News

Highway 20 crash no cause for extra lane

A Coupeville deputy marshal and the driver of a Honda that rear-ended a Ford F150 in front of the Solid Waste Complex survey the damage after the two-car rear-end accident near 20018 Highway 20 at about 3 p.m. Wednesday. Both airbags in the Honda deployed. A woman in the Ford was transported to the hospital in a Whidbey General EMS unit for unknown injuries. A man was also in the Ford, but was uninjured. The Coupeville Town Marshal
A Coupeville deputy marshal and the driver of a Honda that rear-ended a Ford F150 in front of the Solid Waste Complex survey the damage after the two-car rear-end accident near 20018 Highway 20 at about 3 p.m. Wednesday. Both airbags in the Honda deployed. A woman in the Ford was transported to the hospital in a Whidbey General EMS unit for unknown injuries. A man was also in the Ford, but was uninjured. The Coupeville Town Marshal's Office, Island County Sheriff's Office, Washington State Patrol and Central Whidbey Fire and Rescue also responded. The cause of the crash and the names and ages of the three people involved in the collision were not immediately available.
— image credit: Jenny Manning/Whidbey News-Times

Another rear-end accident occurred on a much-contested section of Highway 20 near the Island County Solid Waste Disposal Station Wednesday afternoon.

Riley Quinn, 18, rear-ended a stationary Ford F150 as he traveled west on the highway. Quinn was driving a Honda. The Ford was waiting for another vehicle to turn left into the solid waste station south of Coupeville.

Quinn reported no injuries at the scene; however, a Whidbey General Hospital EMS unit transported 54-year-old Sherie Smith, who was a passenger in the Ford. The driver of the truck, 59-year-old John Smith, also experienced neck and back pain but was able to drive himself to the hospital.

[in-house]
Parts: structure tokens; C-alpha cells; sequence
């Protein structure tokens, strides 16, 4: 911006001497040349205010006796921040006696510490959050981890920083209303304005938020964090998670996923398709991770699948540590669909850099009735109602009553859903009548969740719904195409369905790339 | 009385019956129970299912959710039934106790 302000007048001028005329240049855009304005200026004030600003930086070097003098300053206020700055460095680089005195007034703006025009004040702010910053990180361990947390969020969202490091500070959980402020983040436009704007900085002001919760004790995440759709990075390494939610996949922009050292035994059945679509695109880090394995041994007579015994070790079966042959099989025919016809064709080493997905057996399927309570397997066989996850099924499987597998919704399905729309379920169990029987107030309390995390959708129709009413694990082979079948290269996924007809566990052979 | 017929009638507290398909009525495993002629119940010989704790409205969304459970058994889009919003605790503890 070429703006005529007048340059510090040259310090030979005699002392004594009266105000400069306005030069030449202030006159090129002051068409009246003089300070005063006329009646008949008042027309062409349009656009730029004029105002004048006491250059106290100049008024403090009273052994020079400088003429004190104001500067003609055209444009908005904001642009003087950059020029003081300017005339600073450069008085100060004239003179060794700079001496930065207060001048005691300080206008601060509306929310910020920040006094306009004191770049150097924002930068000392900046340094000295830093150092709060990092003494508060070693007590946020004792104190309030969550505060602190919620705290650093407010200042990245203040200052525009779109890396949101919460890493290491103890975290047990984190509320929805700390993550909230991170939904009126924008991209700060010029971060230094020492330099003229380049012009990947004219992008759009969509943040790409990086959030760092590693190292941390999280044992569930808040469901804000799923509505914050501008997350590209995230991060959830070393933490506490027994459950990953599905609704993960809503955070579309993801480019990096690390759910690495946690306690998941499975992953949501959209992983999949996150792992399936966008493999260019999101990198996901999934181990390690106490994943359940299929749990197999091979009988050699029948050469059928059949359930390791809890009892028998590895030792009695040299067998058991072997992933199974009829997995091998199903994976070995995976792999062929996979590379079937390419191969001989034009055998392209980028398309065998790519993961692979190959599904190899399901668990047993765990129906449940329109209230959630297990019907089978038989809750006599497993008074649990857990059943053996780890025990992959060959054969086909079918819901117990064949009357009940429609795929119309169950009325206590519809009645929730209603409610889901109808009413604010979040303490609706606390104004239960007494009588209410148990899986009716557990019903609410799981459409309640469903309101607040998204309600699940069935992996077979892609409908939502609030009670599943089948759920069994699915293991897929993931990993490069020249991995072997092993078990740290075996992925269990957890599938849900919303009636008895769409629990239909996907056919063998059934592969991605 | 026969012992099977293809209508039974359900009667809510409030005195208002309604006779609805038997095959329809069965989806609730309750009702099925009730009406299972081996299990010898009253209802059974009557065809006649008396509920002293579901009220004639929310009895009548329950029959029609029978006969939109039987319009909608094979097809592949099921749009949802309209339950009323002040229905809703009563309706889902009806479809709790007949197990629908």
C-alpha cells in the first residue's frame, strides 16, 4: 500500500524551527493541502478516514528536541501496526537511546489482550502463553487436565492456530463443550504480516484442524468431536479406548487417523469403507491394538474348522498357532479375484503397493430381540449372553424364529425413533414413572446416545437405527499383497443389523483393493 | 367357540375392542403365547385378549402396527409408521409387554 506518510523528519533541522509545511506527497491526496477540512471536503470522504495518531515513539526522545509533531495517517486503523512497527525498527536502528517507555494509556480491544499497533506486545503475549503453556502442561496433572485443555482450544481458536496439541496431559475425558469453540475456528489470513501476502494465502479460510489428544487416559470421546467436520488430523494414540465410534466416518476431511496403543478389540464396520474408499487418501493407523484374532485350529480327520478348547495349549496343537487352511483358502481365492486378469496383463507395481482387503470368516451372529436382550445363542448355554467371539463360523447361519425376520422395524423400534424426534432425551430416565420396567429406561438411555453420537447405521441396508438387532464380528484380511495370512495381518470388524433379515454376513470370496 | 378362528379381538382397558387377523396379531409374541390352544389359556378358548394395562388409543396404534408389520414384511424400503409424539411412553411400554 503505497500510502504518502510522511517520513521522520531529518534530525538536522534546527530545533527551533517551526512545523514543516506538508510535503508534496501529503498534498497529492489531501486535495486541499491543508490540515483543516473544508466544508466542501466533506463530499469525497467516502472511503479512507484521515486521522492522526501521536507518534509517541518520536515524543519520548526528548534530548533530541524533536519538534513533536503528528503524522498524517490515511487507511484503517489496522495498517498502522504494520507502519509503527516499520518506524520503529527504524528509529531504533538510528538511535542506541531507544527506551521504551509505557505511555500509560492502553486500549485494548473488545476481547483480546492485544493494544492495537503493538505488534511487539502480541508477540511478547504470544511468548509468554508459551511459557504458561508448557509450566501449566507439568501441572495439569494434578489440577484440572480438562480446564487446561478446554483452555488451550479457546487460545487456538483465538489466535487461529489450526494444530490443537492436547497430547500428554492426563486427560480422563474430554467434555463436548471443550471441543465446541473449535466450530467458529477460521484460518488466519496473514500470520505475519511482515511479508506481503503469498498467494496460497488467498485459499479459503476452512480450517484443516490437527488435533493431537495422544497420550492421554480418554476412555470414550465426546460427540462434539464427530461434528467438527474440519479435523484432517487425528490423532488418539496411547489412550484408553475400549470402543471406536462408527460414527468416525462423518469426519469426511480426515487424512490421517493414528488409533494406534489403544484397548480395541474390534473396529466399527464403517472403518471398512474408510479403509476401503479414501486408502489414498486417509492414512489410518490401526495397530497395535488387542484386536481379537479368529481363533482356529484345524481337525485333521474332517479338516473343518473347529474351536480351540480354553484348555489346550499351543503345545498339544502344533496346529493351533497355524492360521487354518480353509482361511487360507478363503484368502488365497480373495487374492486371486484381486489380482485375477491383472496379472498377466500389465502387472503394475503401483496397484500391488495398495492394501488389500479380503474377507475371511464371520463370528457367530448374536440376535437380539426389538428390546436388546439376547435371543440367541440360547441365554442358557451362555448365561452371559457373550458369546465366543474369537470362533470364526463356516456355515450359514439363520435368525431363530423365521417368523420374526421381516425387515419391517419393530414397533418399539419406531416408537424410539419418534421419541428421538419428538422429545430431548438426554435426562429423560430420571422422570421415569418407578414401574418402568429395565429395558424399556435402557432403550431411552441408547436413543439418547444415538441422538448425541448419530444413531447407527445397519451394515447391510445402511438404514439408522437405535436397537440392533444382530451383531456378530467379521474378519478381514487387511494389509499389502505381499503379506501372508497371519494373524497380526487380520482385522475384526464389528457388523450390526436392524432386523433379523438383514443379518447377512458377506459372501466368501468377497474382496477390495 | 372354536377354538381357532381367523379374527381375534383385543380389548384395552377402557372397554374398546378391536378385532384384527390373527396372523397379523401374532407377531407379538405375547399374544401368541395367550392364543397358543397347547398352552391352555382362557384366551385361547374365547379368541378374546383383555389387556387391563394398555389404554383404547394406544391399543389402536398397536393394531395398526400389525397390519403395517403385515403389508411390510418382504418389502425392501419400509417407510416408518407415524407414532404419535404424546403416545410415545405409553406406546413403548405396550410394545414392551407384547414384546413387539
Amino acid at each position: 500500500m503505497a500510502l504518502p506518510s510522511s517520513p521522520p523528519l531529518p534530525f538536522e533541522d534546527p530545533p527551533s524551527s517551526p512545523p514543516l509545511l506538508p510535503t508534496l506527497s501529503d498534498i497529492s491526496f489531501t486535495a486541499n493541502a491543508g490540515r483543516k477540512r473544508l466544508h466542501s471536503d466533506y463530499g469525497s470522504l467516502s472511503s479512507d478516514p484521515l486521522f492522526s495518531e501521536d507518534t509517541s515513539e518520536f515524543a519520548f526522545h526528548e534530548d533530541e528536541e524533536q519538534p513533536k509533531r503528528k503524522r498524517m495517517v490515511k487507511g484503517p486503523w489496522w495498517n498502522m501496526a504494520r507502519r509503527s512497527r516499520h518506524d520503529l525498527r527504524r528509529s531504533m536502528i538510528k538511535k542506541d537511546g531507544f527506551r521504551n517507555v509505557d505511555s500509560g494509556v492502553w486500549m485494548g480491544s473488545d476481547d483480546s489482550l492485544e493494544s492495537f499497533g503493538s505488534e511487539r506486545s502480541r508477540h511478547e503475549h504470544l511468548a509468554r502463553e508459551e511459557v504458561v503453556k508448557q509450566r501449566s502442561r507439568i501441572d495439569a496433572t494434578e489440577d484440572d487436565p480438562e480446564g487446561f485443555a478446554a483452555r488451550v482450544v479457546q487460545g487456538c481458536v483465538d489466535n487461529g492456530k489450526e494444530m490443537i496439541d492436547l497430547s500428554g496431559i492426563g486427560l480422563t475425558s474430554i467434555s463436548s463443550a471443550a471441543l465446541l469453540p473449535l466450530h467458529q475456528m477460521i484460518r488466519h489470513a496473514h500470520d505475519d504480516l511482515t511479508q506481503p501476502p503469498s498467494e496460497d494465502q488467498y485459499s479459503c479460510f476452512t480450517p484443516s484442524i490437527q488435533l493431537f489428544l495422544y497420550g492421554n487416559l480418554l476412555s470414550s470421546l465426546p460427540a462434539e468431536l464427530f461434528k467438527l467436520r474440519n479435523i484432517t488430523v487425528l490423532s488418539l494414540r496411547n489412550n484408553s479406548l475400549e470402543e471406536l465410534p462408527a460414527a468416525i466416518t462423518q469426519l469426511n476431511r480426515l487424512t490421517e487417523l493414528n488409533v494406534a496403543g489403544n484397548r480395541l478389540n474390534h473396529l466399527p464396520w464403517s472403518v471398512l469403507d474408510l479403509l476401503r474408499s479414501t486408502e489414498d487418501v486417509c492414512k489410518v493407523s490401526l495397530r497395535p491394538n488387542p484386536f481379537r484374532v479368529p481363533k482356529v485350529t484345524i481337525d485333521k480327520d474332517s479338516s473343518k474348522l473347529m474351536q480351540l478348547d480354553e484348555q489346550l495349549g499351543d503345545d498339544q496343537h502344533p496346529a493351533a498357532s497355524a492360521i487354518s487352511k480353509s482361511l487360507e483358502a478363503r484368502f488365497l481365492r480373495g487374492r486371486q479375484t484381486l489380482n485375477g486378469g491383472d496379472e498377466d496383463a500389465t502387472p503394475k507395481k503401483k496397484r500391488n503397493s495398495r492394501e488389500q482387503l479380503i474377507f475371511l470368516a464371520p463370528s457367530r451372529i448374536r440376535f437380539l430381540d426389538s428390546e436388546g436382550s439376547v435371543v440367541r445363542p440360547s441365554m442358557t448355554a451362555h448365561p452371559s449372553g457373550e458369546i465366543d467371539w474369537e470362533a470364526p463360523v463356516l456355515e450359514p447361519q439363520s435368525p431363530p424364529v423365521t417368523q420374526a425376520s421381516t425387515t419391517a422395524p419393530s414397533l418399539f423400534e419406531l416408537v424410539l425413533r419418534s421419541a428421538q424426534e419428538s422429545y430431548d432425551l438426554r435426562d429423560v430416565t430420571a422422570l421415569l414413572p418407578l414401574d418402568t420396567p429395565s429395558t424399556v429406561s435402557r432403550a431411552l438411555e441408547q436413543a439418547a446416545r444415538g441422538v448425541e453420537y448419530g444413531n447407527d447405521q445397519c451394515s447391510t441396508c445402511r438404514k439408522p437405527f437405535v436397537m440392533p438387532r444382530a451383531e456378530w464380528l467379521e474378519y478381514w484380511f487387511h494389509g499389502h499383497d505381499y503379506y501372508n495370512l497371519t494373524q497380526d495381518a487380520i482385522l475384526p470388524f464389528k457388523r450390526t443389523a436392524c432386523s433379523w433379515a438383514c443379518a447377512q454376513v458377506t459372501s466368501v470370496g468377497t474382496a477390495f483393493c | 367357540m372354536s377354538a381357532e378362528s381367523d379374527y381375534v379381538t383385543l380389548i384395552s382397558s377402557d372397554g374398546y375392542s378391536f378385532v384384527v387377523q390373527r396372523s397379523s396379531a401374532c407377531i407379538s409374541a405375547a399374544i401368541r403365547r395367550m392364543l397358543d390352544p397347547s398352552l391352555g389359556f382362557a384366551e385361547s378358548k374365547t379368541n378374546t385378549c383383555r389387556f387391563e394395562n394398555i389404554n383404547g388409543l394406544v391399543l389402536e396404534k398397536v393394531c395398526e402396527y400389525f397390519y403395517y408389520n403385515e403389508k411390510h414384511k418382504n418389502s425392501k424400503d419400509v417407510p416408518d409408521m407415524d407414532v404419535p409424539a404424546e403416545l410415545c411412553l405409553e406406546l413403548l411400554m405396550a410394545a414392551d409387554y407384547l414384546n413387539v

The cause of the crash was “speed too fast for conditions,” said Trooper Mark Francis.

Brain Weaver, an Island County Solid Waste employee who was clearing debris from he roadway, said there’s been a push for a turn lane on Highway 20 near the busy waste disposal station and recycling center for “at least 15 years.”

Dave Chesson, a spokesperson for the state Department of Transportation, said the cost to widen that stretch of highway would be substantial.

“The collision history doesn’t make it rank very high when compared to other highways around the state that have higher traffic counts and collision rates,” he said.

Four collisions, involving eight vehicles, occurred within the last five years at the Highway 20 disposal company location and resulted in two injuries, he said.

Local and regional plans, including the Island Regional Transportation Plan and the State Route 20 Route Development Plan, do however call for improvements on the highway from Race Road to Jacobs Road, Chesson said.

Improvement projects depend on funding, he said, adding there is no current guarantee of future funding.

“As you already know, the needs within the region and state far exceed the money available for new projects,” he said in an email to the Whidbey News-Times.

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